When you look at your grades in Canvas, there may be a + or - after the letter grade (example, B+ or C-). The plus or minus after the letter grade is informational and intended to be used as an encouragement or a warning that you might be able to move up or that you are in danger of slipping down. However, the final grades in the course will not contain a + or a -, just the letter grade, and an 80.1% is as much of a B as an 88.7% is.
I've got another statement in my syllabus about grades.
A: 90–100% B: 80–89% C: 70–79% 😧 60–69% F: below 60%
Normal rounding will occur, so a 79.5% will round up to 80% and be considered a "B".
I think this is where the break-down between human and computer comes into play. As humans, we see numbers like 90-100% and 80-89% and automatically make the reasonable assumption that we're going to round the final score to the nearest percent. The only issue I have ever had with the + and - in my Canvas gradebook is at the end of a semester when a student is scrambling to figure out what grade they have and if it's going to be possible to get the grade the want. One or two a semester will ask about a 69.7%, which is showing up in the gradebook as D+. All I have to say is "I round" and they're satisfied. I don't even have to tell them what I round to. They assume -- as humans do -- that it's to the nearest whole number.
Computers don't make that assumption though, and Canvas has decided to round to two decimal places. That was a conscious decision on their part. I'm okay with it -- I often give decimal points for assignments and I like it. I realize that other people like integers and that some would like to have it configurable. There have been feature requests towards that end.
You have to round at some point or have really ugly decimals in the gradebook. Two decimals is, in my opinion, a reasonable number.
But you have to tell Canvas yourself that you want to round -- it doesn't know that. Some people don't want to round and want a 92.99% to be a 92.99%, not a 93%.
In the absence of a checkbox (or drop down) that asks how many decimal places you want to round the gradebook to, the only option is to do the rounding yourself in the grading scheme. Think of it as a continuous variable, not discrete. Computers can normally do math better than humans (not if you're asking them to auto-grade a symbolic math answer), but, and this is a big BUT, they rely on humans to properly feed the parameters to them in order to do so.
Canvas stores the lower cut-off for each interval. Anything less than that value is considered as part of the next lower grading line. This is one of those areas where I think the documentation is weak and could be improved. Their examples include only integer values. They did this with the multiple answers quizzes, so some people thought they had to make those question worth more than other questions on the quiz. In this case, there is no mention of what to do about rounding. That would be a great addition to the documentation because I imagine that a lot of instructors do want to round to the nearest integer.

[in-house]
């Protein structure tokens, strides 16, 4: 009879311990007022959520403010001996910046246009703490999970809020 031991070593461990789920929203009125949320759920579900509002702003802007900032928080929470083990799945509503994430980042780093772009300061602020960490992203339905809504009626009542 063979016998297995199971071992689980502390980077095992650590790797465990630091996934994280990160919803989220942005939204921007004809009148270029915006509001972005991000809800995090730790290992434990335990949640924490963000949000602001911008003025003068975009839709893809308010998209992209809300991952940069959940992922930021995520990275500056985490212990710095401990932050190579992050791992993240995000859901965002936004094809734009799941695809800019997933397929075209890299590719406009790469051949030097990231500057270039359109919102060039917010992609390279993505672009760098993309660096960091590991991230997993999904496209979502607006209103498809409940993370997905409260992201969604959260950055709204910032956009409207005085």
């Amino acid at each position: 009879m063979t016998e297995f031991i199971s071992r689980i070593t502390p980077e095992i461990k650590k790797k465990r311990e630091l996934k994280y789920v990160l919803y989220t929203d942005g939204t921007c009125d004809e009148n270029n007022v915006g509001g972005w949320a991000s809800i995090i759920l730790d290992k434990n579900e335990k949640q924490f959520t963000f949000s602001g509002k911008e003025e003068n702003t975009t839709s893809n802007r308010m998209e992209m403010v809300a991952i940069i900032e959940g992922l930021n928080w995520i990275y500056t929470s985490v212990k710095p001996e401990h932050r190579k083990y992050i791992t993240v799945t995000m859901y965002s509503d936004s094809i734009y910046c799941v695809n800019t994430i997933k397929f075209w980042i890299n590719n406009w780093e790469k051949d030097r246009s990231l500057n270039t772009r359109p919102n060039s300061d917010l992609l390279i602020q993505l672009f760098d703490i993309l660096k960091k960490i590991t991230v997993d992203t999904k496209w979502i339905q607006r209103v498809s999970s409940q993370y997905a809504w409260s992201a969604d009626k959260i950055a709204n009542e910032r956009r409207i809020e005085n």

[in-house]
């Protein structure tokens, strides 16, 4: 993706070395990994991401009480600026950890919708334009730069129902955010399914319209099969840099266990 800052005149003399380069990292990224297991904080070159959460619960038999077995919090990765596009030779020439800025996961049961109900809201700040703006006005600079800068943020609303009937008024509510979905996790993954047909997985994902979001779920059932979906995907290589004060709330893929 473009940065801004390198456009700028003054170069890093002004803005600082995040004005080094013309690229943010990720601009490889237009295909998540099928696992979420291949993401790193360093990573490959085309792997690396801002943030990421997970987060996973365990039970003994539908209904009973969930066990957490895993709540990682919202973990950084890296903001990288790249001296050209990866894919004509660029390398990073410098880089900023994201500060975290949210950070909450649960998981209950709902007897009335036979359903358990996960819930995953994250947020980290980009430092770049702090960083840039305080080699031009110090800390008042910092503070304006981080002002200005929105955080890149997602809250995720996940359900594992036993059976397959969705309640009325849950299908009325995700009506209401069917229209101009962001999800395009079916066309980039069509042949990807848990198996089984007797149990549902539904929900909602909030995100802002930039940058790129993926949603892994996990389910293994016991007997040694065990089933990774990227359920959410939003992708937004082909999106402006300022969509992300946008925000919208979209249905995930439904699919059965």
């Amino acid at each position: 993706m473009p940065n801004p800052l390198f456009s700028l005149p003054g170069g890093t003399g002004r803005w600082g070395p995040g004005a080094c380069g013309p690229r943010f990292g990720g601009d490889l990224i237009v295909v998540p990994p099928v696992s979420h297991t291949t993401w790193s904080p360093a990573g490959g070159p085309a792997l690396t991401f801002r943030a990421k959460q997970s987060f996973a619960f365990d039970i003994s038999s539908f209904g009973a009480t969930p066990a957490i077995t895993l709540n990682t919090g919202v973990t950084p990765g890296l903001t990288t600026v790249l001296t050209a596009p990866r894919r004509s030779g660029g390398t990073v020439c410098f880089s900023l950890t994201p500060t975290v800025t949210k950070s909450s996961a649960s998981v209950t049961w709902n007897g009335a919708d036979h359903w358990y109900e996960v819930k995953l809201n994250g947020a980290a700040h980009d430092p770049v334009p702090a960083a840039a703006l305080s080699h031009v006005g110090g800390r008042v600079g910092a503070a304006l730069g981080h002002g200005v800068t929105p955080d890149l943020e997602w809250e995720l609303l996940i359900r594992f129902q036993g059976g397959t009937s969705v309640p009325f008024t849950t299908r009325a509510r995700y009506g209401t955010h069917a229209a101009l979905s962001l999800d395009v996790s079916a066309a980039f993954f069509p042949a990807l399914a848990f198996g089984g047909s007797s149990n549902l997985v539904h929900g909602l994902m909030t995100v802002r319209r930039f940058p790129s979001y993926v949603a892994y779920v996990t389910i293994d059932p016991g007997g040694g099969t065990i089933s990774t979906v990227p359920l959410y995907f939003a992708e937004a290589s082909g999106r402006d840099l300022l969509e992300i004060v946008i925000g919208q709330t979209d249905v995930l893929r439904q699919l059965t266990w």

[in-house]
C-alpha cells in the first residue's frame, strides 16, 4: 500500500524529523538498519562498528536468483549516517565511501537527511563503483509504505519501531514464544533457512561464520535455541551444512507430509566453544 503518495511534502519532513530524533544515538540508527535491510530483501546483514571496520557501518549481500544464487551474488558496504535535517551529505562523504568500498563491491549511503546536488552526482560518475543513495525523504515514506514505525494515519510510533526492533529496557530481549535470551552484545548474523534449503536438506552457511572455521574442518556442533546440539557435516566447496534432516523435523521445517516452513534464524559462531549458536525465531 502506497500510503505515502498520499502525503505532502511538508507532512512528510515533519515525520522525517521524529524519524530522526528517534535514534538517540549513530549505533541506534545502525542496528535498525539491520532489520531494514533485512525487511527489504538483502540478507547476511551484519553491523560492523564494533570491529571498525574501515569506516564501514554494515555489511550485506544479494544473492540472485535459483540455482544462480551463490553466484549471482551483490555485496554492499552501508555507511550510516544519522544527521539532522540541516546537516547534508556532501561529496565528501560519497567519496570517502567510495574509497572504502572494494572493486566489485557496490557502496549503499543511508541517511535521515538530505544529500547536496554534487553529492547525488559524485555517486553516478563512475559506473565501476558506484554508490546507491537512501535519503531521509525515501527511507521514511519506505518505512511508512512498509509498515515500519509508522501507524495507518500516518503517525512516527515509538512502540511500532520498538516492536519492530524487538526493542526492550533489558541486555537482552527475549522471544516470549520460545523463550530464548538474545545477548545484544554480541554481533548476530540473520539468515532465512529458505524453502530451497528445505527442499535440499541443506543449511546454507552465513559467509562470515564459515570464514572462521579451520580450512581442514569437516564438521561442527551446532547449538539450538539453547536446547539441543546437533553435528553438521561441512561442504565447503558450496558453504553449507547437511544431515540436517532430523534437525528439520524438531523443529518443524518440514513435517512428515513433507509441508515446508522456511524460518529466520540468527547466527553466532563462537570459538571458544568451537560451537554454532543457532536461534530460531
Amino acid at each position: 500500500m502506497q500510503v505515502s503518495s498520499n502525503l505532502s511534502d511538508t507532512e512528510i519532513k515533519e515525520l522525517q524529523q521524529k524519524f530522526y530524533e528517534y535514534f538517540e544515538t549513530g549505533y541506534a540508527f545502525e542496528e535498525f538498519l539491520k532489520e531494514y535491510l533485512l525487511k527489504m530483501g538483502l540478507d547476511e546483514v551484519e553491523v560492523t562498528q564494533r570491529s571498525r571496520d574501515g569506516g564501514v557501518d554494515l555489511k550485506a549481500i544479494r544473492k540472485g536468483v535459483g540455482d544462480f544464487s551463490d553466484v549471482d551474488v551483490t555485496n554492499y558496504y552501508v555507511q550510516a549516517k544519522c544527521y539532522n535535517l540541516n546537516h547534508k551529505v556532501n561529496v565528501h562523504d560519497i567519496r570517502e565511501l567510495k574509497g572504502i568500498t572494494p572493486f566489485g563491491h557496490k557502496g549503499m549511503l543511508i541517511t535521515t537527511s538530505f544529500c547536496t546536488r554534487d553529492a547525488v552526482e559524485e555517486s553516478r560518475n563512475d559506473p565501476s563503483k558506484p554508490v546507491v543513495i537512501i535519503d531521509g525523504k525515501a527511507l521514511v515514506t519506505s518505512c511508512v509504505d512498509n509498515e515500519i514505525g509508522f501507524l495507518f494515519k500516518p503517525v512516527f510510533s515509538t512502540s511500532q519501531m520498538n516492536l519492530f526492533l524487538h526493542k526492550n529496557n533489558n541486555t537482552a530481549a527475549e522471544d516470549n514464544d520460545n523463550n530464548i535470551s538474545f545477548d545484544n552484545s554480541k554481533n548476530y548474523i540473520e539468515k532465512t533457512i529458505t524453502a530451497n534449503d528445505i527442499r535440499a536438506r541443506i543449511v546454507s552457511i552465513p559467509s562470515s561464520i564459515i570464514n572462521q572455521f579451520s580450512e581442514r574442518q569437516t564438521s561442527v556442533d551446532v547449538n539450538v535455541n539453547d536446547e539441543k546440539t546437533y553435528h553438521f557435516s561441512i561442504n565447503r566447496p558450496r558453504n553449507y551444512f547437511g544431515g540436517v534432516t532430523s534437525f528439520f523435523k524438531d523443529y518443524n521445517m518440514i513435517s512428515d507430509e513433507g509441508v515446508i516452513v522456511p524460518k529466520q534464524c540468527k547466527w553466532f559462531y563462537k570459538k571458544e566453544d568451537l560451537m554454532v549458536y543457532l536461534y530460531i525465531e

@James has provided a really useful analysis with that bird's-eye view of what is going on in an institutional cohort of instructors. That's a great reminder that while each of us is immersed in our own grading policy, there are many different approaches out there, based on different assumptions but all at the same time stifled by the numbers-only grading in Canvas, and then the Tarzanesque vocabulary of ABCDF (with or without pluses and minuses) that our schools then require.
And what I want to add is that the bird's-eye view is also the students' view. Instructors are each busy crafting what they think is the solution to the problem of grading. We each aim to be fair and consistent in our grading policy, and that's good. But as a result of each of us trying so hard to be fair and consistent, we forget that the students realize very clearly how arbitrary it is. That's because they see how inconsistent the schemes are from class to class, and thus the absurdity of our individual efforts at internal fairness and consistency.
One class rounds; another doesn't.
In one class 93 is an A.
In another class 90 is an A.
One class penalizes late work.
In one class, no attendance is taken.
In another class, three unexcused absences lowers your grade by a half-letter grade.
Or a whole-letter grade.
Or maybe it's four unexcused absences?
And on and on and on and on.
As a result we seem to have accuracy and precision in the context of our own classes, but the students — who have to endure different grading schemes in every class — see the absurdity of it all very clearly. Faux accuracy and faux precision.
As I said above, I think the need to get away from traditional ABCDF grading is one of the most pressing issues in education today.
#TTOG as they say at Twitter. 🙂
I've collected materials related to the Teachers Throwing Out Grades movement here: Grading.MythFolklore.net.
I should add that it is K-12 teachers like Starr Sackstein who are leading the way here.
Even though higher ed faculty members have much more freedom in how they conduct assessment and evaluation, we make very little use of that (except for the Titanic-deckchair-rearranging of whether to round up or not to round up).
When I went to snag that Twitter stream URL, one of Starr's items was at the top of the stream, and I cannot say enough good things about her book:
To piggy back on what both @James says about "the instructor / instructional designer / Canvas admin should create grading schemes with the rounding in place and then label them that way" and laurakgibbs says about "how inconsistent the schemes are from class to class", I want to say I agree!